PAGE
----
Answers to the question, "What on earth is she doing in there?"
Monday, February 28, 2011
To Be Without Words
A guarded chamber of my heart is a temple that holds my earliest memories, so fine and diaphanous that the breeze of time could easily carry them away:a feather, a wisp of smoke, the curl of a tiny lock of hair.
There are four memories there. Two are from inside my crib, one of these purely visual --white walls, wooden slats, a 1950s pastel painting of a bunny and other forest friends on my side of the headboard. The other of these first two is a single glorious singing moment in which language rushed into my mind like a waterfall. A Mexican woman my parents hired to care for me walked into the room, chattering sweetly at the end of my nap, and in that very split second the final synapse that gave me the capacity for verbal understanding made contact. I sat up in the thrill of new waking, steeped in the sweet perfume of a clean and happy baby’s sheets-- wide-eyed I’m sure, adrenaline coursing through my veins. It was like being born. Spanish, not the English that would ultimately become my “first” language, opened the floodgates. The next and longer work of my childhood development had to have been the unyoking of my infant tongue so that I, too, could participate in expressing a conscious universe.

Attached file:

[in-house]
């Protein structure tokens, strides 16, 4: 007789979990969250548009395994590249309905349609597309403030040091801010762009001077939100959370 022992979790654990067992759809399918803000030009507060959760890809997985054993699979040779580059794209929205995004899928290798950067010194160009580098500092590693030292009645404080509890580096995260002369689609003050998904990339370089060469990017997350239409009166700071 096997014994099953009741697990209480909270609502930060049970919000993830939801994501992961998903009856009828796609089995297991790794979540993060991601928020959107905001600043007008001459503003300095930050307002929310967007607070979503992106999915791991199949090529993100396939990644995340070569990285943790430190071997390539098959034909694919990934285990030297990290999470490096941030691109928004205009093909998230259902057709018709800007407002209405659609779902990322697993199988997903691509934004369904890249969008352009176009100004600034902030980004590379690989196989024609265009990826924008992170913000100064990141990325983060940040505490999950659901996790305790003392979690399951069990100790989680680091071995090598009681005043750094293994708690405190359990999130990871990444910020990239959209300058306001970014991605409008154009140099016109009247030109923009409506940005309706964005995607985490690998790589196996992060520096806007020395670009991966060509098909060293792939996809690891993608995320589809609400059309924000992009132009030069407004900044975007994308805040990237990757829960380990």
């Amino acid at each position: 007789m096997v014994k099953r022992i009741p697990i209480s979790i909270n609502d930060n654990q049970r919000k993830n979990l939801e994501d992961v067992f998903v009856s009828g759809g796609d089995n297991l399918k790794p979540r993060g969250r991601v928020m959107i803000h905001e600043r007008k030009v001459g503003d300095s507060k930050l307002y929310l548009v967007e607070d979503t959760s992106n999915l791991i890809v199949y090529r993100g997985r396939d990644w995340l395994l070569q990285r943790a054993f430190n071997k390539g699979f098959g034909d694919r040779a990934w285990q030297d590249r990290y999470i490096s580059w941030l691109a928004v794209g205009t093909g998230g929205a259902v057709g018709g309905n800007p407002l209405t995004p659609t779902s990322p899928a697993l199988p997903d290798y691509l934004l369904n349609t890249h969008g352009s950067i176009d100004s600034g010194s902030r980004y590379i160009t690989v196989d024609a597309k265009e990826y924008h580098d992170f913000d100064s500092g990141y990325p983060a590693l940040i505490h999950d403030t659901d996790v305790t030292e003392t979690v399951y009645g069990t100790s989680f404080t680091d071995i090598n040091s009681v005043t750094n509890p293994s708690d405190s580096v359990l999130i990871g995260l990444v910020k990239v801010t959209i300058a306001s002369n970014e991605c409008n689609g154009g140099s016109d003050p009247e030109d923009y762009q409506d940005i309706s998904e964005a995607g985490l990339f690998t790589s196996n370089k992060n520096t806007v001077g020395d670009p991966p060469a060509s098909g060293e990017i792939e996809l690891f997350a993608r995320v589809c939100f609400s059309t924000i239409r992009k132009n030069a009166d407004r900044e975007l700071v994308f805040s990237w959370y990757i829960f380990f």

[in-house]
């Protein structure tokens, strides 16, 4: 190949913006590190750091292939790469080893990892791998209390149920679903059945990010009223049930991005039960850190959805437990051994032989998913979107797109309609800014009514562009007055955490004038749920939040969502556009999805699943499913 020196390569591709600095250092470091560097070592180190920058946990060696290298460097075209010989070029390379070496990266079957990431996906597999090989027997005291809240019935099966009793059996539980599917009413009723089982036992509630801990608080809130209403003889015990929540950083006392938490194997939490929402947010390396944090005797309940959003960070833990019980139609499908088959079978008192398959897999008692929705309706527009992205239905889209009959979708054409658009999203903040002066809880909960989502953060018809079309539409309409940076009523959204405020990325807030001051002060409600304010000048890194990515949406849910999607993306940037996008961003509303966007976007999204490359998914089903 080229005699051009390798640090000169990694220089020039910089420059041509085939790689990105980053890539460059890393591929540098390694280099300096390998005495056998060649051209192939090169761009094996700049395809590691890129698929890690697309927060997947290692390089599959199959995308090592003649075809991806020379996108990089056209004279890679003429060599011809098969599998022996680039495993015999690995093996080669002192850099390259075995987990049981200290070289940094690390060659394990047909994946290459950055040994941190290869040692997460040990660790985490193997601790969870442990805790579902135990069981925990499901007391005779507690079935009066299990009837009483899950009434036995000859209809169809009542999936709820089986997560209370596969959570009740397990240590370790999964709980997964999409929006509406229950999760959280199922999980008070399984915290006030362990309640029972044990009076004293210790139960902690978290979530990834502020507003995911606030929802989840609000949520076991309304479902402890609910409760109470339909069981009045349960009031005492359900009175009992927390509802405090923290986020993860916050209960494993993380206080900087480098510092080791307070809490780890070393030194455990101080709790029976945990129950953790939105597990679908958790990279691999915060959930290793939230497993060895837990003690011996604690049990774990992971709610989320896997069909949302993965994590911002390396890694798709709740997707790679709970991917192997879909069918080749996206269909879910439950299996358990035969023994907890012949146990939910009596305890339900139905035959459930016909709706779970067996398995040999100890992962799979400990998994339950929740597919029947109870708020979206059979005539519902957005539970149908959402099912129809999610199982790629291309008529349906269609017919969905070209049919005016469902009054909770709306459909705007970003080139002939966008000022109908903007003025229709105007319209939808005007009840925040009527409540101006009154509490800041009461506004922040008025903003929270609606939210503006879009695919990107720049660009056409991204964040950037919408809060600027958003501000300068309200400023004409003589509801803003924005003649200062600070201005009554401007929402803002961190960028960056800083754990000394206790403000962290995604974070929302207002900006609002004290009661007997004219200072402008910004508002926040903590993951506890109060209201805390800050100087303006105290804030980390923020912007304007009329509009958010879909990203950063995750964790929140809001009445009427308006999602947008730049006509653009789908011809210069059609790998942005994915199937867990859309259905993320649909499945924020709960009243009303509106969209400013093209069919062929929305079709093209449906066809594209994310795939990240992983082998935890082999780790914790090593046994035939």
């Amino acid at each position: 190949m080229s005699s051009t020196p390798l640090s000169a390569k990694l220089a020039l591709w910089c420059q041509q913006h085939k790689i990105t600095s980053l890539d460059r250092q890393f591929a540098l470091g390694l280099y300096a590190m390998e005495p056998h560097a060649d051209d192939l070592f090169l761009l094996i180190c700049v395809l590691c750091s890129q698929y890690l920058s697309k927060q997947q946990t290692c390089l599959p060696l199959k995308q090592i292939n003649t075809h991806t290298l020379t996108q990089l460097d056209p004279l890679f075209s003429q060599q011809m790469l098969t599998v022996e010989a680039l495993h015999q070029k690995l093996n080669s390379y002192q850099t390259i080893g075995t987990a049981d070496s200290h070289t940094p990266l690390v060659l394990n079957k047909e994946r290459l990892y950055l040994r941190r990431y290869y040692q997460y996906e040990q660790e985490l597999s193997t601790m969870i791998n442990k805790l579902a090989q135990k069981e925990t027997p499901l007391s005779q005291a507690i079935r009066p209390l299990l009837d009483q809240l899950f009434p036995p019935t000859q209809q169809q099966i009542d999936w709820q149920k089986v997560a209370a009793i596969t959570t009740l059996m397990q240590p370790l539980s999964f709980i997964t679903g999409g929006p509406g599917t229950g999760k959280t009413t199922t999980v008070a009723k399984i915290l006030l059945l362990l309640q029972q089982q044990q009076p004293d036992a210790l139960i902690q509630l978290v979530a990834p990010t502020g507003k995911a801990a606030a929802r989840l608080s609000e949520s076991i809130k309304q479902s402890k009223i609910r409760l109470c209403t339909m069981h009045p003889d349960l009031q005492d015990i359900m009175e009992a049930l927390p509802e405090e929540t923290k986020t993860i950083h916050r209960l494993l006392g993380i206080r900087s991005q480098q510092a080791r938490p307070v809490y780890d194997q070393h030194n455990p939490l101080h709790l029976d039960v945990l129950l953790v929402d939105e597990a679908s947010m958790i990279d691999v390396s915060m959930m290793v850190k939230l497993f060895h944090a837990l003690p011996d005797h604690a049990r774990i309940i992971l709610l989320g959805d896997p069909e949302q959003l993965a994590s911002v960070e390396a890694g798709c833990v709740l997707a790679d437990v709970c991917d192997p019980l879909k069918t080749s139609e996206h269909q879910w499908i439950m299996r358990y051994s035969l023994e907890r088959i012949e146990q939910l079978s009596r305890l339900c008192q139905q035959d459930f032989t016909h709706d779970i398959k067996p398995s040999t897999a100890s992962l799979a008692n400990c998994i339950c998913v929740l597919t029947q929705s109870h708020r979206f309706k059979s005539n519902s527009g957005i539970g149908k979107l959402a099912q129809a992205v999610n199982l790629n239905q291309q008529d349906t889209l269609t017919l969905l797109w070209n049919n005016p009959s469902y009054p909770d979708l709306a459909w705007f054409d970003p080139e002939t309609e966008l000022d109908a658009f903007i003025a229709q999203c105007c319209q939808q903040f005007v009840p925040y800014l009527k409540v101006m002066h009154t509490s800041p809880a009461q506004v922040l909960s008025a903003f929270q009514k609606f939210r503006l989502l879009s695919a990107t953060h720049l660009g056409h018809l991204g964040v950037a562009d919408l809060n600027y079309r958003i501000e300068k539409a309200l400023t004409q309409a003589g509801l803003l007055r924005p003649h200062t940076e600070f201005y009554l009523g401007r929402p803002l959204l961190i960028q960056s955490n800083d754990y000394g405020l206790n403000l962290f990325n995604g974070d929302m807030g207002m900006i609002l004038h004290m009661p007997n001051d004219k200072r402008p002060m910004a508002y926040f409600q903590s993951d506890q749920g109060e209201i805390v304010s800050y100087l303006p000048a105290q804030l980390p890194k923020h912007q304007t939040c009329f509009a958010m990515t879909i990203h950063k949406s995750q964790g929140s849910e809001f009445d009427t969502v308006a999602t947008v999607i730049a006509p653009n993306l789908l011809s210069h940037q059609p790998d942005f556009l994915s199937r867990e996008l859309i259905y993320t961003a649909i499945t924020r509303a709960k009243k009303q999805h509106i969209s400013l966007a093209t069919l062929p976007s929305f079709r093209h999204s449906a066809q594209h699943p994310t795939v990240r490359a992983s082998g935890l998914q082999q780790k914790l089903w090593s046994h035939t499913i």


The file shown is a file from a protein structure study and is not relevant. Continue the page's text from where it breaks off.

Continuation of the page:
The next two earliest memories amalgamate into one convulsing-red blur of violent temper, another's temper, my first experiences of agony and terror. I only break this into two memories because I remember the infractions that precipitated the whippings so well. I was about three; I can give an approximate age because of where we were at the time. Once I had rocked a rocking chair so forcefully that it broke the window behind it, and the other time I had slipped away from my caretakers with powerful intent to feed pigeons--slipped a half-mile away, alone, toddling myself to the edge of an interstate.
Language factors into this second set of first memories, too, though differently. Because the most stunning part of them to me now is not the flurry of fists or pain--these have been carefully sifted out of my first-memories chamber. They are just facts, without feeling or lingering hurt. What I remember most acutely is that I could not find the language for a new concept that entered my three-year-old mind in that flash of time, with all the shock and force of a snuffing mudslide bearing down on everything I ever knew. I was thunderstruck in the moment by an absence, a void--no word! no word!--for the sudden understanding of what it was to cease to exist. That my little capsule of consciousness could vanish. That I could die. I had no word for die.
Obviously it wasn't the end of me. Forty-three years later, I can tell the story, washed clean of anguish many, many years ago. But I wonder.
How, exactly, would it have helped, to have the word?